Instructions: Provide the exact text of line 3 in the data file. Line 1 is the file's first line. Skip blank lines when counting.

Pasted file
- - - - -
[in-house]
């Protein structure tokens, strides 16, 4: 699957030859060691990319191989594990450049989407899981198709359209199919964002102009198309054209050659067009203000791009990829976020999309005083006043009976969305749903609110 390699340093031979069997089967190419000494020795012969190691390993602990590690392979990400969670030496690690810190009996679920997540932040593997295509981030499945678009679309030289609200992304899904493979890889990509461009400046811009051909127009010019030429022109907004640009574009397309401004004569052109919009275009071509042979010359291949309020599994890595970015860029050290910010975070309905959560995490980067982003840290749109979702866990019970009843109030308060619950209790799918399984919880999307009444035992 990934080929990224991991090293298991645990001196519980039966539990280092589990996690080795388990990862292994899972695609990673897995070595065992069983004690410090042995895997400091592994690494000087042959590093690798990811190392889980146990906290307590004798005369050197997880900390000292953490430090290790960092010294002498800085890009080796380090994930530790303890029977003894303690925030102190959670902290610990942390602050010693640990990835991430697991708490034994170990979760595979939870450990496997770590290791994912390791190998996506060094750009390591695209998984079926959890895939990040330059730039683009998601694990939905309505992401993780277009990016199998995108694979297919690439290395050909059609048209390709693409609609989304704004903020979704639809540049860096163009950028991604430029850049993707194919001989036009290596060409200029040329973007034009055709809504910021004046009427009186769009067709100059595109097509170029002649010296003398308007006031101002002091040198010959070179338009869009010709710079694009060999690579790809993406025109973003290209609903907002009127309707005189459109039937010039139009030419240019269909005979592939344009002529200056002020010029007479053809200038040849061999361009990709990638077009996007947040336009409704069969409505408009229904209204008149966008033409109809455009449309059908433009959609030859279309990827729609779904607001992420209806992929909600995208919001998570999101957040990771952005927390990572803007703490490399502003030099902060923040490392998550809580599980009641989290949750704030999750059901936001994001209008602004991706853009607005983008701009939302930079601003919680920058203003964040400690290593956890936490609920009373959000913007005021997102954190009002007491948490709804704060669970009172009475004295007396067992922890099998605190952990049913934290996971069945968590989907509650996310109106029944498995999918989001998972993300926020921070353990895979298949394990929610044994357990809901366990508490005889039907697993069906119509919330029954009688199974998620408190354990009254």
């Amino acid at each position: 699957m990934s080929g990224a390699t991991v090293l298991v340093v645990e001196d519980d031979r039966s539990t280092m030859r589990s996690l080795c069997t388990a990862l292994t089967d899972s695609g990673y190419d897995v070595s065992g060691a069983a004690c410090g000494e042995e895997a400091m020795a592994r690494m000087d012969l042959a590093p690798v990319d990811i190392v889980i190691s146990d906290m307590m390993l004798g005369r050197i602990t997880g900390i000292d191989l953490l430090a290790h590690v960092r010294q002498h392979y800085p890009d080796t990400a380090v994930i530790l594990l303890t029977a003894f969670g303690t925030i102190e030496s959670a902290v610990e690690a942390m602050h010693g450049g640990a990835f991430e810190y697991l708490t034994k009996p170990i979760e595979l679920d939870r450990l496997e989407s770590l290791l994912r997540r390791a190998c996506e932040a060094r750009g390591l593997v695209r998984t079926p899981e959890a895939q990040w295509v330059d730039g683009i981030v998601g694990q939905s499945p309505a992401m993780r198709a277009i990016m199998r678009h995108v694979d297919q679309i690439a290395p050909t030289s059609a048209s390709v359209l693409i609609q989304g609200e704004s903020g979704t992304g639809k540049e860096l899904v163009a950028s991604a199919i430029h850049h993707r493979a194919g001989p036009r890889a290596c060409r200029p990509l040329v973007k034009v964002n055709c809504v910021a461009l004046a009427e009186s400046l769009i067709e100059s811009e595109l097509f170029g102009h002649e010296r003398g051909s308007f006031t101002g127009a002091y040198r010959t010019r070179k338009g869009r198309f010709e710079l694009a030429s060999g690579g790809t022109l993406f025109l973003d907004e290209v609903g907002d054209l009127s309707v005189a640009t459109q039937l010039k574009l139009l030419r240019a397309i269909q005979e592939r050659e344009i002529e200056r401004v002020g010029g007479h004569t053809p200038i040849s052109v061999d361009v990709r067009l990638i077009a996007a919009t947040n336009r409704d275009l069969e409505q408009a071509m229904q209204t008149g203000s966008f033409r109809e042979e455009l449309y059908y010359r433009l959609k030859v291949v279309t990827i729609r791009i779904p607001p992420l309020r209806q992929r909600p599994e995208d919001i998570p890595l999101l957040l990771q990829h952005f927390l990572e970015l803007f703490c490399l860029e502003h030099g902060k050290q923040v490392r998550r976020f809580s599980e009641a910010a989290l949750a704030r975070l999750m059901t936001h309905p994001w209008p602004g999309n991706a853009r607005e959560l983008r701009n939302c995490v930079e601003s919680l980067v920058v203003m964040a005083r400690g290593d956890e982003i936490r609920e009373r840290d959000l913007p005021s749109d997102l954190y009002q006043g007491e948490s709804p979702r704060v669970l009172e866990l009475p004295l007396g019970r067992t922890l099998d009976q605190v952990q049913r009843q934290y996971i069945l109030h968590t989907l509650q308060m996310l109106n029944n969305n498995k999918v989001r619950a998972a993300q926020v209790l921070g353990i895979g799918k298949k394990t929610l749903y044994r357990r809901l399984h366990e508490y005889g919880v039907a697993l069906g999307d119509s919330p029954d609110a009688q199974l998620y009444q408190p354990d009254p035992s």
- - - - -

């Amino acid at each position: 699957m990934s080929g990224a390699t991991v090293l298991v340093v645990e001196d519980d031979r039966s539990t280092m030859r589990s996690l080795c069997t388990a990862l292994t089967d899972s695609g990673y190419d897995v070595s065992g060691a069983a004690c410090g000494e042995e895997a400091m020795a592994r690494m000087d012969l042959a590093p690798v990319d990811i190392v889980i190691s146990d906290m307590m390993l004798g005369r050197i602990t997880g900390i000292d191989l953490l430090a290790h590690v960092r010294q002498h392979y800085p890009d080796t990400a380090v994930i530790l594990l303890t029977a003894f969670g303690t925030i102190e030496s959670a902290v610990e690690a942390m602050h010693g450049g640990a990835f991430e810190y697991l708490t034994k009996p170990i979760e595979l679920d939870r450990l496997e989407s770590l290791l994912r997540r390791a190998c996506e932040a060094r750009g390591l593997v695209r998984t079926p899981e959890a895939q990040w295509v330059d730039g683009i981030v998601g694990q939905s499945p309505a992401m993780r198709a277009i990016m199998r678009h995108v694979d297919q679309i690439a290395p050909t030289s059609a048209s390709v359209l693409i609609q989304g609200e704004s903020g979704t992304g639809k540049e860096l899904v163009a950028s991604a199919i430029h850049h993707r493979a194919g001989p036009r890889a290596c060409r200029p990509l040329v973007k034009v964002n055709c809504v910021a461009l004046a009427e009186s400046l769009i067709e100059s811009e595109l097509f170029g102009h002649e010296r003398g051909s308007f006031t101002g127009a002091y040198r010959t010019r070179k338009g869009r198309f010709e710079l694009a030429s060999g690579g790809t022109l993406f025109l973003d907004e290209v609903g907002d054209l009127s309707v005189a640009t459109q039937l010039k574009l139009l030419r240019a397309i269909q005979e592939r050659e344009i002529e200056r401004v002020g010029g007479h004569t053809p200038i040849s052109v061999d361009v990709r067009l990638i077009a996007a919009t947040n336009r409704d275009l069969e409505q408009a071509m229904q209204t008149g203000s966008f033409r109809e042979e455009l449309y059908y010359r433009l959609k030859v291949v279309t990827i729609r791009i779904p607001p992420l309020r209806q992929r909600p599994e995208d919001i998570p890595l999101l957040l990771q990829h952005f927390l990572e970015l803007f703490c490399l860029e502003h030099g902060k050290q923040v490392r998550r976020f809580s599980e009641a910010a989290l949750a704030r975070l999750m059901t936001h309905p994001w209008p602004g999309n991706a853009r607005e959560l983008r701009n939302c995490v930079e601003s919680l980067v920058v203003m964040a005083r400690g290593d956890e982003i936490r609920e009373r840290d959000l913007p005021s749109d997102l954190y009002q006043g007491e948490s709804p979702r704060v669970l009172e866990l009475p004295l007396g019970r067992t922890l099998d009976q605190v952990q049913r009843q934290y996971i069945l109030h968590t989907l509650q308060m996310l109106n029944n969305n498995k999918v989001r619950a998972a993300q926020v209790l921070g353990i895979g799918k298949k394990t929610l749903y044994r357990r809901l399984h366990e508490y005889g919880v039907a697993l069906g999307d119509s919330p029954d609110a009688q199974l998620y009444q408190p354990d009254p035992s």